On January 28, 2017, the Trump Administration issued National Security Presidential Memorandum (NSPM) 2: Organization of the National Security Council and the Homeland Security Council. The memorandum details how the executive branch intends to manage and coordinate national and homeland security issues among relevant departments and agencies. In keeping with the practices of prior administrations, the White House issued the memorandum early in its tenure. Since the memorandum was signed, some media reports have incorrectly characterized the manner in which the Trump administration appears to be organizing itself to manage national security matters. These FAQs are intended to clarify the terms and structures associated with the National Security Council (NSC).
Since its inception in 1947, the National Security Council, and the institutions that support it, has evolved from a statutorily-mandated meeting of cabinet-level officials into a complex system of coordination, adjudication, and in some instances formulation (as in the case of Dr. Kissinger's tenure as National Security Advisor) of policies among relevant departments and agencies. As a result, when individuals refer to the "NSC," they variously refer to the decisionmaking body created in statute in the 1947 National Security Act, the staff that supports that decisionmaking body, or the processes used by the White House to discuss and adjudicate decisions across different agencies of the executive branch.
The Principals Committee (PC) is a level below the NSC, convened by the National Security Advisor. The PC does not need to include all statutory NSC members, but generally includes the heads of departments or agencies involved with the subject matter being discussed at a given meeting.
The Deputies Committee (DC) is convened by the Deputy National Security Advisor, and generally includes the deputy heads of departments (i.e., the Deputy Secretary of Defense or Deputy Secretary of State) involved with the subject matter being discussed at a given meeting.
Policy Coordination Committees (PCC) are established by the Deputies Committee and are responsible for day-to-day management of national security matters on a given region or topic at the Assistant Secretary level from relevant agencies. These are chaired by members of the National Security Staff whose subject matter portfolios are relevant to the issue at hand. Different administrations have used various titles for these committees; under President Obama, this forum was called the Interagency Policy Committee.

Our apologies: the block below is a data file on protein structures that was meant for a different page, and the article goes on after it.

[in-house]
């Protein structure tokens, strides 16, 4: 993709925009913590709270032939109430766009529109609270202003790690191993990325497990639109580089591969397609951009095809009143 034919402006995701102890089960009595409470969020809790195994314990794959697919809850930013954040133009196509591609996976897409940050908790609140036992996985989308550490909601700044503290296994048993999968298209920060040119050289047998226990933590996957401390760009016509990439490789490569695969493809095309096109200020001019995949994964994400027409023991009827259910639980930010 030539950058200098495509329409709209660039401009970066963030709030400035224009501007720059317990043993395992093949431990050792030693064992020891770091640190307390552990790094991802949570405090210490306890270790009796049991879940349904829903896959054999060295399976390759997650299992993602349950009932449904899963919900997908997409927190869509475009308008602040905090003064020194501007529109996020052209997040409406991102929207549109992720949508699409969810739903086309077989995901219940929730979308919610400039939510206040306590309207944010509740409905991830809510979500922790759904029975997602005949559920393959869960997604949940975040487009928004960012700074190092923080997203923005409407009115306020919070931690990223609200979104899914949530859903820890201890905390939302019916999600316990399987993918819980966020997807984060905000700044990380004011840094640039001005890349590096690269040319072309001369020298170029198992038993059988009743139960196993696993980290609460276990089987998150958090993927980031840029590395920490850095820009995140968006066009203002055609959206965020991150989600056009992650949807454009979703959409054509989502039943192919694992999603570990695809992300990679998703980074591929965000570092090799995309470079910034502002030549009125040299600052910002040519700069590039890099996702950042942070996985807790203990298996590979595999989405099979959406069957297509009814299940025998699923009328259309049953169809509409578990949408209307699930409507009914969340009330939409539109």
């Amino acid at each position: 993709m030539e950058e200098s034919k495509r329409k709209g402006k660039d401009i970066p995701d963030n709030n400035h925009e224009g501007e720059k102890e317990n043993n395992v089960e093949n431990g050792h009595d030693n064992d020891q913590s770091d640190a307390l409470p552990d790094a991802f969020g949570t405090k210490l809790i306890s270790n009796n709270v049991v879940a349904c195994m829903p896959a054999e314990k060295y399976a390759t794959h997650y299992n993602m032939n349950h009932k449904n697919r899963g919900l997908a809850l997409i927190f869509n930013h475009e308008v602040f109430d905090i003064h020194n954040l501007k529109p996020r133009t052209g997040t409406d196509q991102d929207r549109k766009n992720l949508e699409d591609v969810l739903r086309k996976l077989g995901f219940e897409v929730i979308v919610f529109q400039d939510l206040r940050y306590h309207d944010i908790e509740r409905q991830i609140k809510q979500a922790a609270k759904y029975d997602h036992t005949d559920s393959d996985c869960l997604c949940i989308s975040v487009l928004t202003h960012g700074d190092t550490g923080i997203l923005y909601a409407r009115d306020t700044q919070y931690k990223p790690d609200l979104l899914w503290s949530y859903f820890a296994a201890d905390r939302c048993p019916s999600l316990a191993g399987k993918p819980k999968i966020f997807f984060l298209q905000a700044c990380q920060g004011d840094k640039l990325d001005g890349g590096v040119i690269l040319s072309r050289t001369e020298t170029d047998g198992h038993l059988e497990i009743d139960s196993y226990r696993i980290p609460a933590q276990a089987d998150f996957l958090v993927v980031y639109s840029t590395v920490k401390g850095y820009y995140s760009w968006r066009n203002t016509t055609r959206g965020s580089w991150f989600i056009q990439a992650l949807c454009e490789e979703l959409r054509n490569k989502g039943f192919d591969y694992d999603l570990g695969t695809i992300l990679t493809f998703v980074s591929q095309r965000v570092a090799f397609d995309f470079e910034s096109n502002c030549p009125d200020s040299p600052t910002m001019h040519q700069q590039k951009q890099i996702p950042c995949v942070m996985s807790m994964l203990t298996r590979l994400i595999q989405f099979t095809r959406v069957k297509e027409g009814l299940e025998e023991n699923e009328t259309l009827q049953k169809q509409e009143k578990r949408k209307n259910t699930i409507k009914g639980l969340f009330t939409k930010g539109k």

Overall, the NSC and its supporting processes and institutions are purposefully designed to be flexible in order to afford the President maximum latitude to create a security advisory body that suits his unique decisionmaking styles. Apart from appropriating its annual budget, Congress has little oversight over the Executive Office of the President, and the National Security Council system in particular, due to the fact that most national security positions within the White House itself (as opposed to the Departments and Agencies) are not currently subject to the advice and consent of the Senate. Some observers over the years have argued that the position should be subject to Senate confirmation and that the National Security Advisor should be available to testify before congressional committees as are officials from other Government departments and agencies. Others argue that a President is entitled to confidential advice from his immediate staff (see CRS Report RL30840, The National Security Council: An Organizational Assessment).
The HSC was created by President George W. Bush soon after the terrorist attacks in the United States with the responsibility of "ensuring coordination of homeland security-related activities of executive departments and agencies and effective development and implementation of homeland security policies." Post 9/11 Administrations have undertaken different approaches to the interaction between the NSC and HSC. Under President Bush the NSC and HSC focused separately on international and domestic security issues. Soon after taking office President Obama merged the NSC and HSC into a National Security Staff with the focus of "support(ing) all White House policy-making activities related to international, transnational, and homeland security matters." The Trump Administration has returned to two separate entities with the NSC and HSC "responsible for the effective coordination of the security-related activities and functions of the executive departments and agencies."
It is not yet fully clear how the Trump Administration intends to organize itself for national security matters, due to the fact that the White House indicated on January 30th that it intends to revise NSPM-2 to ensure that the CIA director (D/CIA) is included "in the NSC." Still, based on the existing documentation, the following key observations can be made: